The objective of this paper is to analyse the differences in consumers’ decisions and attitudes in the markets of public infrastructure services, focusing on three socio-economic dimensions representative of potential vulnerability: education, age and employment. To this aim, this paper contrasts information on citizens’ revealed preferences (expenditure decisions), obtained from national Household Budget Surveys, and stated preferences (satisfaction with price), obtained from the last Eurobarometer on Services of General Interest. The paper focuses on two essential services (electricity and telecommunications) and on three different large European countries (Italy, Spain and the UK) where comparable information is available. The results obtained show that, for some of the services and socioeconomic dimensions under analysis, potentially vulnerable consumers exhibit particular difficulties for satisfactory decision making, reflected in lower satisfaction associated to different expenditure decisions. However, the characteristics of the service and other contextual factors also demonstrate to play a significant role for explaining the distinctive features observed. Insights from Behavioural economics provide a useful base for interpreting these results. The empirical evidence obtained from this paper, combined with a Behavioural economics approach, permits to obtain some clear recommendations for improving results of regulation from the point of view of consumer satisfaction, by focusing on incorporating citizens’ heterogeneity as consumers.

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Marcos Fernández-Gutiérrez is Assistant Lecturer (Profesor Ayudante Doctor) in the Department of Economics at the University of Cantabria, accredited as Lecturer (Profesor Contratado Doctor) by the University Regulatory Agency of Spain. He has a BA in Economics from the University of Cantabria (with the Extraordinary Award in Academic Excellence), a MA in Public Policy from the Universitat Pompeu Fabra-The Johns Hopkins University and a European PhD from the University of Cantabria (having obtained the Prize of the University Social Council to the best thesis of the year in Social sciences). He has also been Visiting Research Fellow at the Universidad de Barcelona (Spain), the Università degli Studi di Milano (Italy) and the University of Exeter (UK). His research interests are public services regulation from the citizens’ perspective and the analysis of the influence of socio-economic characteristics on the use and consumption of public services from a Behavioural economics perspective. Marcos Fernández-Gutiérrez has published his research in journals as Regional Studies, Journal of Regulatory Economics, Educación XX1, International Review of Applied Economics, Annals of Public and Cooperative Economics, Revista de Educación, Revista de Economía Mundial, Investigaciones Regionales and CIRIEC-España Revista de Economía Pública, Social y Cooperativa and has written several books and book chapters. He has presented his research papers in more than fifty national and international conferences. In addition, he has participated in competitive research projects financed by the European Commission (Seventh Framework Programme) and the Spanish Ministry of Science and Innovation.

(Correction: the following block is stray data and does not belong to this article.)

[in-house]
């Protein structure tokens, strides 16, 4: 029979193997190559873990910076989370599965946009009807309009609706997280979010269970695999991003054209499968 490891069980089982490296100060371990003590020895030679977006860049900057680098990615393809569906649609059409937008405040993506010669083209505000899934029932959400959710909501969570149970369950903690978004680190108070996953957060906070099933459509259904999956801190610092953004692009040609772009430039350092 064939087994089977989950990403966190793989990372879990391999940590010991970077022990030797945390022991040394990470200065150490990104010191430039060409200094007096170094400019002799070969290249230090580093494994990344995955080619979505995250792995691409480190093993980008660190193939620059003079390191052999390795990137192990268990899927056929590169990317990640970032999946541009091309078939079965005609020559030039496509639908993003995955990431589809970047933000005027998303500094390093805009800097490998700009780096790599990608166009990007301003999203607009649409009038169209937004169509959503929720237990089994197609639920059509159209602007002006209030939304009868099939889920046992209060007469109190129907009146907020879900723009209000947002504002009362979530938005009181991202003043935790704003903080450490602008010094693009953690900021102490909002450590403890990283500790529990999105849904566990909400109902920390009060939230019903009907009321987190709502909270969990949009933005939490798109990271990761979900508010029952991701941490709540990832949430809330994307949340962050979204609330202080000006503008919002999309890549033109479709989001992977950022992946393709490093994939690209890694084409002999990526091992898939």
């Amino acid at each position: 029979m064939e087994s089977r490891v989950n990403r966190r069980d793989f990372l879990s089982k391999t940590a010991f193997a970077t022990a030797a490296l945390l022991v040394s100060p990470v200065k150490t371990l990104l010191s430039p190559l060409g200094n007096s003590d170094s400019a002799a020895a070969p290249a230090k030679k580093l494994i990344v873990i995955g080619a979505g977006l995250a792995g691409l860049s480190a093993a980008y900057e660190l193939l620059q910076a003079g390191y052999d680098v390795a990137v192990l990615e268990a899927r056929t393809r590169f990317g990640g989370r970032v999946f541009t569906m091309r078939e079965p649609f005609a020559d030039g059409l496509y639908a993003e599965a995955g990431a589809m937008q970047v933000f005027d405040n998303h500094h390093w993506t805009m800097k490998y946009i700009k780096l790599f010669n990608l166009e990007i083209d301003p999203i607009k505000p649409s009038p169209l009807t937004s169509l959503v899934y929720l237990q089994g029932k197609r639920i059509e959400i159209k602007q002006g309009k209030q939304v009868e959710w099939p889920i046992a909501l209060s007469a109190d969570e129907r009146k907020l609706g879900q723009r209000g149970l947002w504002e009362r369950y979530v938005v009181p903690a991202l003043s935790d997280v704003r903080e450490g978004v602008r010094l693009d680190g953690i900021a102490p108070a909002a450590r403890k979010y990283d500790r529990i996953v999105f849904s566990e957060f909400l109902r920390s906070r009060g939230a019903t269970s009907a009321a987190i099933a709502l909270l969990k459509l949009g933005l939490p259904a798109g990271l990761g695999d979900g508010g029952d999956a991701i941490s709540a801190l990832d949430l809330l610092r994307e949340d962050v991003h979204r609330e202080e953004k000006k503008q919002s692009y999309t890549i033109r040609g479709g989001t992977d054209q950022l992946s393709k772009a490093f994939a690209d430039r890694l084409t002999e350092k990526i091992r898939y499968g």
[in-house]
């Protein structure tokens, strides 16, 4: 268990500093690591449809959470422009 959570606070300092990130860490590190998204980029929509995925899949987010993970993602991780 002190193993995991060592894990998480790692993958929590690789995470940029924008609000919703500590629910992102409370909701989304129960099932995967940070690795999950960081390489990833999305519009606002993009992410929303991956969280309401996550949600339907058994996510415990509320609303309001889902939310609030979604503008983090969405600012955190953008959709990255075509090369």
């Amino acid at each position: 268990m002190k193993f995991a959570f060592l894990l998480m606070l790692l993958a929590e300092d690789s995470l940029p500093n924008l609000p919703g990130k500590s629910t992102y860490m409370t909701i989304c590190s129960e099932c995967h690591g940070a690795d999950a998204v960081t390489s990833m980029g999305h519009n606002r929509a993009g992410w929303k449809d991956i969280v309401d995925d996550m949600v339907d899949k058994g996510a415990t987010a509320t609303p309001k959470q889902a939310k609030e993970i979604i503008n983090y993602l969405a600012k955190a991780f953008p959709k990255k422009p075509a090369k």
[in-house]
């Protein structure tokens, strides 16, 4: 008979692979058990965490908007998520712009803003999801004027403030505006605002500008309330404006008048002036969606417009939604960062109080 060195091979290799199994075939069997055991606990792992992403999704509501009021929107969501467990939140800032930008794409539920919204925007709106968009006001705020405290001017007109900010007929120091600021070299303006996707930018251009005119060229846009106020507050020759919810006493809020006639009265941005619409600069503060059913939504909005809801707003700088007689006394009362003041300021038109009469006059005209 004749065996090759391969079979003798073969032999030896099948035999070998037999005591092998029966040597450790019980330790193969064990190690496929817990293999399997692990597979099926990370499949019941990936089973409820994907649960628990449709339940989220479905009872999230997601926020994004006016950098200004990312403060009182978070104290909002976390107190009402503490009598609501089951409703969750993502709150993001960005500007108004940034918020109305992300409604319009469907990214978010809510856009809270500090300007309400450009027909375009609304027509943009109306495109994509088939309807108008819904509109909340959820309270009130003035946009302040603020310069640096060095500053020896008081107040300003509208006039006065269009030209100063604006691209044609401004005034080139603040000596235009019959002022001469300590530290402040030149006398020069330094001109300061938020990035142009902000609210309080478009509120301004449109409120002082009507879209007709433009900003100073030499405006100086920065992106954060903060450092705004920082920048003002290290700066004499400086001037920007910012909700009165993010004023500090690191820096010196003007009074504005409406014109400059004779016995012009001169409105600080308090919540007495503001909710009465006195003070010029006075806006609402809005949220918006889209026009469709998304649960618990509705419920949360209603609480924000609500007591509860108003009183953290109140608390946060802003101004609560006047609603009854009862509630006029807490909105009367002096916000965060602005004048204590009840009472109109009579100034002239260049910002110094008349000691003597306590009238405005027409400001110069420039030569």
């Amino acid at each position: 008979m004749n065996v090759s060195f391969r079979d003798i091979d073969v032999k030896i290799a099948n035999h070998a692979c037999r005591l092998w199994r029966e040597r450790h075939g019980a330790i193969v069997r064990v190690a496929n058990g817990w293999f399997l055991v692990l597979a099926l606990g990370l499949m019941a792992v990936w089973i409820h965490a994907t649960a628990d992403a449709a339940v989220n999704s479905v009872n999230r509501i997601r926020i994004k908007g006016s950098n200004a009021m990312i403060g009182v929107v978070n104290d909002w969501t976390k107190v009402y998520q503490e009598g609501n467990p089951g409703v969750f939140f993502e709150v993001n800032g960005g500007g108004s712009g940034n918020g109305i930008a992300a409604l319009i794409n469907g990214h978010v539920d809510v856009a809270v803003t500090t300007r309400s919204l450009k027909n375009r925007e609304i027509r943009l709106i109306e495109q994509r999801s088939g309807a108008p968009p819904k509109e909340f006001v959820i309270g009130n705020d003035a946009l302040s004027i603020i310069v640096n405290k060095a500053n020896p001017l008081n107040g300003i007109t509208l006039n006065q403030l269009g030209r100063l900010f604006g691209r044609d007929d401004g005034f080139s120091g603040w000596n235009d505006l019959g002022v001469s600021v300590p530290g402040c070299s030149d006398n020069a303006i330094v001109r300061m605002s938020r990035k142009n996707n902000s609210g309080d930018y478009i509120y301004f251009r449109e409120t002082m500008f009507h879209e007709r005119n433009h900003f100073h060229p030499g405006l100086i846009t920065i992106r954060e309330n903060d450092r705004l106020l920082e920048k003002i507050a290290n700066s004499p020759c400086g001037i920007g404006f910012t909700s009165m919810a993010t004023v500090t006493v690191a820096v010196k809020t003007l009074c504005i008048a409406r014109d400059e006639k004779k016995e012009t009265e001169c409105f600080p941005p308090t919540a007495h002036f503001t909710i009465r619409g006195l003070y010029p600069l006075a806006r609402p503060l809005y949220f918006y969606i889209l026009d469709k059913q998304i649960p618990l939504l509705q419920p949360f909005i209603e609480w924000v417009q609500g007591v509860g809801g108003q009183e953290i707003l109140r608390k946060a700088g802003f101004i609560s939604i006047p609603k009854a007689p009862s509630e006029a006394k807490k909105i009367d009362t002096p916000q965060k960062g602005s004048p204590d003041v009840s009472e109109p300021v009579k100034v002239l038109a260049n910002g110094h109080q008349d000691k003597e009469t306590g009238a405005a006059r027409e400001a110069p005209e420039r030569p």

Daniel Díaz Fuentes (PhD in Economics 1992-Alcalá -Madrid is Professor of Economics at the University of Cantabria and Visiting Fellow at Cornell University – Department of Policy Analysis and Management. Previously, he has been lecturer at the Universities of Oxford (1993-1995), Carlos III (1990-1993), Alcalá de Henares-Instituto Nacional de Administración Pública (1989-1990) y Buenos Aires (1986-1988). He has been Visiting Fellow and Senior Associated Member at the European University Institute RSCAS (Robert Schuman Centre for Advanced Studies) (2006-2007) and the Universities of Manchester-UMIST (1999), LSE (1996), Oxford (1993-1995) y Michigan (1992). His main research interests are Fiscal and Monetary Policy, Technology and Employment, Privatization and Regulation of Public Services, International Finance of Infrastructure, Foreign Direct Investment and Economic Development in Latin America, Europe and International Institutions. He has been consultant for the United Nations (UNCTAD), OECD, European Commission, European Investment Bank, European Centre of Public Enterprises and Fundación Empresa Pública. He has published papers in several specialized journals as Regional Studies, Journal of Regulatory Economics, Utilities Policy, Annals of Public and Cooperative Economics, Journal of European Public Policy, Public Management Review, Journal of Common Market Studies, International Review of Applied Economics, Business History, Global Policy, Emerging Market Finance and Trade, Journal of Comparative Policy Analysis, and Revista de Economía Mundial and edited books in prestigious publishers as Palgrave-Macmillan, Routledge, Kluwer, Ashgate, Peter Lang, Springer-Verlag, United Nations Press, Harvard University Press, Fondo de Cultura Económica, Síntesis and Instituto de Estudios Fiscales. He has been main researcher in diverse international research projects 2011-14 (European Science Foundation – COST: “The emergence of Southern Multinationals; European Commission-VII FP: “COCOPS- Coordination for the Cohesion of the Public Services of the Future; European Investment Bank: EIBURS: The History of European Finance of Infrastructure) and national projects financed by the Spanish Ministry of Science and Innovation.